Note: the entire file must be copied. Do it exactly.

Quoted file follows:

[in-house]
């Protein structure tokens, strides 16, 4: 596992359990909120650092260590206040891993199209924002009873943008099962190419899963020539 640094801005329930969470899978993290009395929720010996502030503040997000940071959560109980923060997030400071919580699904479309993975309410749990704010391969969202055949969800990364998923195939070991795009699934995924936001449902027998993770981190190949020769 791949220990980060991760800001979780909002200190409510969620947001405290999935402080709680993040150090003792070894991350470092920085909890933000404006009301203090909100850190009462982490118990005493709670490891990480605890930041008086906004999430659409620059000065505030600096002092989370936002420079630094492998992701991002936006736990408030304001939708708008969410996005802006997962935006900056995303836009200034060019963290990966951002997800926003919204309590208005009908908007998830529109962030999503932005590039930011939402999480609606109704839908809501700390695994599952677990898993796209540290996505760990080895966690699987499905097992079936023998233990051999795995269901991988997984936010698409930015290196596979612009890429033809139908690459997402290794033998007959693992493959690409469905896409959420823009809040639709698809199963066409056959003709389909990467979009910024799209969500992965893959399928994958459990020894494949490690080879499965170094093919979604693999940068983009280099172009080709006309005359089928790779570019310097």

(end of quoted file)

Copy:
[in-house]
């Protein structure tokens, strides 16, 4: 596992359990909120650092260590206040891993199209924002009873943008099962190419899963020539 640094801005329930969470899978993290009395929720010996502030503040997000940071959560109980923060997030400071919580699904479309993975309410749990704010391969969202055949969800990364998923195939070991795009699934995924936001449902027998993770981190190949020769 791949220990980060991760800001979780909002200190409510969620947001405290999935402080709680993040150090003792070894991350470092920085909890933000404006009301203090909100850190009462982490118990005493709670490891990480605890930041008086906004999430659409620059000065505030600096002092989370936002420079630094492998992701991002936006736990408030304001939708708008969410996005802006997962935006900056995303836009200034060019963290990966951002997800926003919204309590208005009908908007998830529109962030999503932005590039930011939402999480609606109704839908809501700390695994599952677990898993796209540290996505760990080895966690699987499905097992079936023998233990051999795995269901991988997984936010698409930015290196596979612009890429033809139908690459997402290794033998007959693992493959690409469905896409959420823009809040639709698809199963066409056959003709389909990467979009910024799209969500992965893959399928994958459990020894494949490690080879499965170094093919979604693999940068983009280099172009080709006309005359089928790779570019310097």